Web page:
HomeOur ObsessionsEverybody Hates Raymond: Terrible TV performances that somehow won Emmys

Everybody Hates Raymond: Terrible TV performances that somehow won Emmys

The nominations for the 2018 Emmy Awards drop this week and we’re already anticipating that most of our faves will be left off the ballot with a lot of mediocre work rewarded instead. Here are nine less than outstanding TV performances that the Emmys have rewarded over the years.

Everybody Hates Raymond: Terrible TV performances that somehow won Emmys

The nominations for the 2018 Emmy Awards drop this week and we’re already anticipating that most of our faves will be left off the ballot with a lot of mediocre work rewarded instead. It’s something the Emmys arguably does better than any organization, failing to even provide a nomination (nevermind a win) to such powerhouse performances as Nick Offerman in Parks and Recreation, Eva Green in Penny Dreadful, and Kaitlin Olson in It’s Always Sunny in Philadelphia.

The Emmys are supposed to recognize outstanding work on the small screen and sometimes it does. But sometimes the prestigious TV awards ceremony goes horribly wrong and not only nominates people who are far from outstanding, but also gives them the damn award – sometimes multiple times for the same terrible performance. Here are nine less than outstanding TV performances that the Emmys have rewarded over the years.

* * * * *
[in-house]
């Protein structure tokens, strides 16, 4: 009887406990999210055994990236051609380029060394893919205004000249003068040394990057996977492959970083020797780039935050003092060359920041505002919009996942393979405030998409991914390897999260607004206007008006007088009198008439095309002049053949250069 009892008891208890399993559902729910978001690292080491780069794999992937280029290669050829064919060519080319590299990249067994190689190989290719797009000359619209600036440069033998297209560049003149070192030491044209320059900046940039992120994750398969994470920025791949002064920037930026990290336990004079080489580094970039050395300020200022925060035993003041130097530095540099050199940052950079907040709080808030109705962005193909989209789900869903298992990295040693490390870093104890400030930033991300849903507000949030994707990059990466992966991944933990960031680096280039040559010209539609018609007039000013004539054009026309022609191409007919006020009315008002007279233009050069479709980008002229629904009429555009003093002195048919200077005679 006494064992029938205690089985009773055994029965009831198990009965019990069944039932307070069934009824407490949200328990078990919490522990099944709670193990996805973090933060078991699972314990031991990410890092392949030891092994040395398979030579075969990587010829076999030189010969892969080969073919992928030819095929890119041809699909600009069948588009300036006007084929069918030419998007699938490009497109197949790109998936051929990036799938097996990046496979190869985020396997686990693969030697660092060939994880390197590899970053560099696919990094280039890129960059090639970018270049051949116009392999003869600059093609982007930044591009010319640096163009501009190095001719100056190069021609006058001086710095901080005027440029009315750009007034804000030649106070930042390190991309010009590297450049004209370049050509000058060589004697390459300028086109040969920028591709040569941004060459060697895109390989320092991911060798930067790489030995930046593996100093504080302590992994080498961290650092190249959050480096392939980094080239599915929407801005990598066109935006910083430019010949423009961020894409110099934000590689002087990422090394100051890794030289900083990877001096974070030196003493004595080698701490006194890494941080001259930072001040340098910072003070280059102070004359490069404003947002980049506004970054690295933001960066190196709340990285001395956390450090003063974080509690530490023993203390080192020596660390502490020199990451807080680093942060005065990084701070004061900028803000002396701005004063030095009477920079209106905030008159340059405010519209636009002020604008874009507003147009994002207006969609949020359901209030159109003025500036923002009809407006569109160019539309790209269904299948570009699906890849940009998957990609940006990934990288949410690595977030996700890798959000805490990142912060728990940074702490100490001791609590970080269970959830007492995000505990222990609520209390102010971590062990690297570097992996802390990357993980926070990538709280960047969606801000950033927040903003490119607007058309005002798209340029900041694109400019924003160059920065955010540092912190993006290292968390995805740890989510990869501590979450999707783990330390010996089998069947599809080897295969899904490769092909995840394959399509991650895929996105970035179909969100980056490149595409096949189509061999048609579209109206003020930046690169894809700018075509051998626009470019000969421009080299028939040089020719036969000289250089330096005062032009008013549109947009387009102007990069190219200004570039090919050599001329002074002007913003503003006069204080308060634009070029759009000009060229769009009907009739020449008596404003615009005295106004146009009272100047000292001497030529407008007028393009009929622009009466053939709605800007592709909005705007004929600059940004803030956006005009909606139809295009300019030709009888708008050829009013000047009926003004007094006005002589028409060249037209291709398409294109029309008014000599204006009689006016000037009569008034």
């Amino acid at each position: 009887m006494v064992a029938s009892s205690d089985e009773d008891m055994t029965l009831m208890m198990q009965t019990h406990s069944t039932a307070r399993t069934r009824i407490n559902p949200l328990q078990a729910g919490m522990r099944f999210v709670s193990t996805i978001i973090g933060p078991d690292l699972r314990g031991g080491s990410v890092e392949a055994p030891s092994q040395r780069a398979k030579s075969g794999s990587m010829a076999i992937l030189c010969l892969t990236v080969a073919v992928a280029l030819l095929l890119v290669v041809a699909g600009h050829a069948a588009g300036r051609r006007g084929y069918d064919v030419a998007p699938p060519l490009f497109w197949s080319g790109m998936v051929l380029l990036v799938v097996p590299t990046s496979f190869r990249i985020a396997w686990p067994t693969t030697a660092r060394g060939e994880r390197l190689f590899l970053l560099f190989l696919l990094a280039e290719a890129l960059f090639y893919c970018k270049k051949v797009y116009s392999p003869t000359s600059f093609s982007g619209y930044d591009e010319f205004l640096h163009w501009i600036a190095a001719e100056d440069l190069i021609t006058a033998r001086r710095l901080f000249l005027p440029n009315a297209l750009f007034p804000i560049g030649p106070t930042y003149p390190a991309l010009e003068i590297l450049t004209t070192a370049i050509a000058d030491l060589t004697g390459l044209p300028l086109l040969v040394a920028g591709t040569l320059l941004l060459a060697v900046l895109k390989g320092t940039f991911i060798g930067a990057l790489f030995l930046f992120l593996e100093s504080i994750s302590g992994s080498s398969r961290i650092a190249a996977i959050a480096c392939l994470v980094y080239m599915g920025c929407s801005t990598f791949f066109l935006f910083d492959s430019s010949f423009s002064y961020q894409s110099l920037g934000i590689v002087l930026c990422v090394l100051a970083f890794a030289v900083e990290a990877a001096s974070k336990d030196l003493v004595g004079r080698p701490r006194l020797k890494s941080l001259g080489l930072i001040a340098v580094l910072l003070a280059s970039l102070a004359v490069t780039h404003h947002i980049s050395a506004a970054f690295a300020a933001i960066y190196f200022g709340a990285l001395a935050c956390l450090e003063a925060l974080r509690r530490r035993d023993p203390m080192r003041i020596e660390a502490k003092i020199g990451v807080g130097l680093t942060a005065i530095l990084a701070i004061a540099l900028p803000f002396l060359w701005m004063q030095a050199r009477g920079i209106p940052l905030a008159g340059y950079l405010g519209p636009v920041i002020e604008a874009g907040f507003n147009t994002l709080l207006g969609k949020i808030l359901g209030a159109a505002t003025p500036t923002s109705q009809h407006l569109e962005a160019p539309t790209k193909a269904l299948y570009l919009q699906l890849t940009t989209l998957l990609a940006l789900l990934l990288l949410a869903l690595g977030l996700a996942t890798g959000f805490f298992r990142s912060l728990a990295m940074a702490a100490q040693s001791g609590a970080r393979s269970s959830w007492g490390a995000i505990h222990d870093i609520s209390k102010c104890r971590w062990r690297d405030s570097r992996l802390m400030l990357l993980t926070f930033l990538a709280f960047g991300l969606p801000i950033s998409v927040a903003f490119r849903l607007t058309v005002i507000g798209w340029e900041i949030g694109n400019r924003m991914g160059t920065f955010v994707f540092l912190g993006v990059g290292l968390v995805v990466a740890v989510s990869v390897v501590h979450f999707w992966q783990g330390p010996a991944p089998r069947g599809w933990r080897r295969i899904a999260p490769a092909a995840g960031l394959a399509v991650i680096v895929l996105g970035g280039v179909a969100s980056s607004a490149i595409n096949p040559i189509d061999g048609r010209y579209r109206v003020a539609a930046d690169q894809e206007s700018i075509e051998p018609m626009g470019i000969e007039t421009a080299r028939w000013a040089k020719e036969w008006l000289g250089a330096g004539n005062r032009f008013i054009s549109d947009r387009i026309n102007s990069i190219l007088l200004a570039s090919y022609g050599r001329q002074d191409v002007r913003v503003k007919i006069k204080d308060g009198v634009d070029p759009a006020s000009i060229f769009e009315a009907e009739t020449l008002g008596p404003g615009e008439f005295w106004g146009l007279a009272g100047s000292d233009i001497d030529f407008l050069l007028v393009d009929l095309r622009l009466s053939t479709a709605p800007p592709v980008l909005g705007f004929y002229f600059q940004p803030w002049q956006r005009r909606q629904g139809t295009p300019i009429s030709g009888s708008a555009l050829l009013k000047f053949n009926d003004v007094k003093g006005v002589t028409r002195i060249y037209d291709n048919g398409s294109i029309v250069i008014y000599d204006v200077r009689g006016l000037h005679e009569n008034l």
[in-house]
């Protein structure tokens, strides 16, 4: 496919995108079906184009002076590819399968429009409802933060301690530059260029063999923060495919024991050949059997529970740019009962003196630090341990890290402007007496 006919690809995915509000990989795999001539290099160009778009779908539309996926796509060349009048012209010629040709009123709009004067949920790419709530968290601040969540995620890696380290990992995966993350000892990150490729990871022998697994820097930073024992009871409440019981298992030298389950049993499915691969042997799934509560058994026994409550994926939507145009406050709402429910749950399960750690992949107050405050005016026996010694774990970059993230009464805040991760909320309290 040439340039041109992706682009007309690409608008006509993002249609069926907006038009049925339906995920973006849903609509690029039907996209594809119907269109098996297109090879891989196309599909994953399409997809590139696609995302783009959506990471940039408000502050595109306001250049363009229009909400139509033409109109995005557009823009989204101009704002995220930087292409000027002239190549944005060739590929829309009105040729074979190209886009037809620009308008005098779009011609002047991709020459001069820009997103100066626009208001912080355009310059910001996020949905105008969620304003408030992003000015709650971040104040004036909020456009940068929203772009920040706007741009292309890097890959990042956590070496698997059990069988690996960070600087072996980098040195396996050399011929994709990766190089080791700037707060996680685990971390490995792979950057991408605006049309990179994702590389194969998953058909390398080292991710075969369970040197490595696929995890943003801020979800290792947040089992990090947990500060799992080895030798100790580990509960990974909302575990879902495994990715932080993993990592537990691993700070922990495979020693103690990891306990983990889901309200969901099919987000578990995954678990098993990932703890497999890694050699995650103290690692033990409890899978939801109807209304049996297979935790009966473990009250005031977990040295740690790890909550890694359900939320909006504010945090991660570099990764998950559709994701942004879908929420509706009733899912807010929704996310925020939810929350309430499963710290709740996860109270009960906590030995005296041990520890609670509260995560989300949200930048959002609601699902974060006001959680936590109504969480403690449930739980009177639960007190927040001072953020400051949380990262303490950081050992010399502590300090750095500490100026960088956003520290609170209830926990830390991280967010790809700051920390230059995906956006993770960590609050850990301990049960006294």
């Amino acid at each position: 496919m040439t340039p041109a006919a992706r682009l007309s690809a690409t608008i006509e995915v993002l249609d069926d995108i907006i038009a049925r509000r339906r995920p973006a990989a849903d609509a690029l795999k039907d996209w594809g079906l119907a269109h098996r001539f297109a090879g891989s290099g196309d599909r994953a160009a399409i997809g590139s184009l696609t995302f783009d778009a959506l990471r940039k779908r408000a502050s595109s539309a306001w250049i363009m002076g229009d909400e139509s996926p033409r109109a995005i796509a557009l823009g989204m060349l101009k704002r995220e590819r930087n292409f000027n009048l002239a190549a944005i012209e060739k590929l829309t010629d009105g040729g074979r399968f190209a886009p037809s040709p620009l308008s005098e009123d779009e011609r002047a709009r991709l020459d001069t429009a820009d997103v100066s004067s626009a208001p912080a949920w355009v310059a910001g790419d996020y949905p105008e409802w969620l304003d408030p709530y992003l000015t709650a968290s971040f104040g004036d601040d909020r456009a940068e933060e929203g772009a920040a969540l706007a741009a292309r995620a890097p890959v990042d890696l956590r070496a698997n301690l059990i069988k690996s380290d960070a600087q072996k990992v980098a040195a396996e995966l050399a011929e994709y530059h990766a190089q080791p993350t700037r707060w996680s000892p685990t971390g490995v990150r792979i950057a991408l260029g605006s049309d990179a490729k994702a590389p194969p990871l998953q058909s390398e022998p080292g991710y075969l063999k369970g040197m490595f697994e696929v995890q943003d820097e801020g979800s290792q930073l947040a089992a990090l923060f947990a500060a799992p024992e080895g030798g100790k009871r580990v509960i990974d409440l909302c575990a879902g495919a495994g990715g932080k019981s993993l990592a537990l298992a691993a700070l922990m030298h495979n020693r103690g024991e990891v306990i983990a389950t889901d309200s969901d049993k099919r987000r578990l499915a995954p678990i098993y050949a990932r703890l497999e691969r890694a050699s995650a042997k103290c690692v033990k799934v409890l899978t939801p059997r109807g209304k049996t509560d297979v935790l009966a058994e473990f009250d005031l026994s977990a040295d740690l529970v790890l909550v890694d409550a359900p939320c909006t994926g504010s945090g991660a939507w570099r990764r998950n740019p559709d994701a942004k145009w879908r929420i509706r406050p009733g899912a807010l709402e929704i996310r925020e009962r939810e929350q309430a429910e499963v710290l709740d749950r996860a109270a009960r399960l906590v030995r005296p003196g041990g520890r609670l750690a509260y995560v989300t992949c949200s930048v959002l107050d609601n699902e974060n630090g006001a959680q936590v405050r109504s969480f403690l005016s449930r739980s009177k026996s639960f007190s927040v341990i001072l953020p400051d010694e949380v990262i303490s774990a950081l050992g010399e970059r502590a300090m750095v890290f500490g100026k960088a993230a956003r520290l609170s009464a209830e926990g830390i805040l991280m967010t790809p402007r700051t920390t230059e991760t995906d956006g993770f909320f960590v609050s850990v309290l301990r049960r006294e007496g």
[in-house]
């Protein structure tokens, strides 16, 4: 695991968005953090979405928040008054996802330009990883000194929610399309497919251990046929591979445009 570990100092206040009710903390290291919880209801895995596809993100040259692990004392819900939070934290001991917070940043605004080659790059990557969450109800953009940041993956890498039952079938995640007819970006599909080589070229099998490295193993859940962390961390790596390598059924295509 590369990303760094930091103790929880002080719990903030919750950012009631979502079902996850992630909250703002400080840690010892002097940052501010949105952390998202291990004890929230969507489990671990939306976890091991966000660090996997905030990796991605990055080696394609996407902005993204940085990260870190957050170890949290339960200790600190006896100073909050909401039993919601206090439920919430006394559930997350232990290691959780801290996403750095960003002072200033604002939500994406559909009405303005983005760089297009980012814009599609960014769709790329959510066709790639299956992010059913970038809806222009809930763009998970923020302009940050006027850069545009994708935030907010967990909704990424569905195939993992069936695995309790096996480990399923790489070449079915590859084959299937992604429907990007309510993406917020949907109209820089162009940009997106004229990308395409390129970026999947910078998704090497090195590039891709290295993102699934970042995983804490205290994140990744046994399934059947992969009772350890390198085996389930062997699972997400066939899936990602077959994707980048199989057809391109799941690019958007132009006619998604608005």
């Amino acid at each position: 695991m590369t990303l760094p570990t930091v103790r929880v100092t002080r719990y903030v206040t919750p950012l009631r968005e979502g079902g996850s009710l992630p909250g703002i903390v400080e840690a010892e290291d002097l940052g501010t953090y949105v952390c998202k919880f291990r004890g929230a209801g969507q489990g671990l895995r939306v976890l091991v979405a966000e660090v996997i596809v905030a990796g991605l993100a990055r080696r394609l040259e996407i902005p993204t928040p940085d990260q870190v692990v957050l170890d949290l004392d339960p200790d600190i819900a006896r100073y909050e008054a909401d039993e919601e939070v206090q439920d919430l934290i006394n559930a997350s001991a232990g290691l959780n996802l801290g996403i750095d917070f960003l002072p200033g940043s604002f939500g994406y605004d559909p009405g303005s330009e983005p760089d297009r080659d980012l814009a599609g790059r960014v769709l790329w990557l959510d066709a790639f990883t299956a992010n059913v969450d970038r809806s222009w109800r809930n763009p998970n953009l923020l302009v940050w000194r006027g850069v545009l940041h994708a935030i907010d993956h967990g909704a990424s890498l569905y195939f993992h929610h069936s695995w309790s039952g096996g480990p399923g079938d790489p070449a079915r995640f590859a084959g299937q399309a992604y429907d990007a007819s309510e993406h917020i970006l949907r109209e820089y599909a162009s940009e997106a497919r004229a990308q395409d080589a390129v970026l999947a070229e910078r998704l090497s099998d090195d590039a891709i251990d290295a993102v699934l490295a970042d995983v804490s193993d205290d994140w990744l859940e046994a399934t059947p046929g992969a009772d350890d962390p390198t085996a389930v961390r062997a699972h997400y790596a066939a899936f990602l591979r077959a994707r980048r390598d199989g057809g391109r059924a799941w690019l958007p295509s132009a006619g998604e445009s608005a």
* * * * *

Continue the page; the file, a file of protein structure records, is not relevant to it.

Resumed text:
Jon Cryer: Two and a Half Men (Lead Comedy Actor, 2012 & Outstanding Supporting Actor in a Comedy Series, 2009)

Although we’re loathe to say anything bad about the dude who played Duckie in Pretty in Pink, we’re absolutely floored to remember that Cryer has been nominated for an Emmy countless times for his role in this bottom-of-the-barrell Chuck Lorre sitcom, and has even won twice. Cryer’s obnoxious performance in the role is about as funny as sharing a house with Charlie Sheen (Wall Street) and definitely not worthy of any merit.

Benedict Cumberbatch: Sherlock: His Last Vow (Outstanding Lead Actor in a Limited Series or Movie, 2014)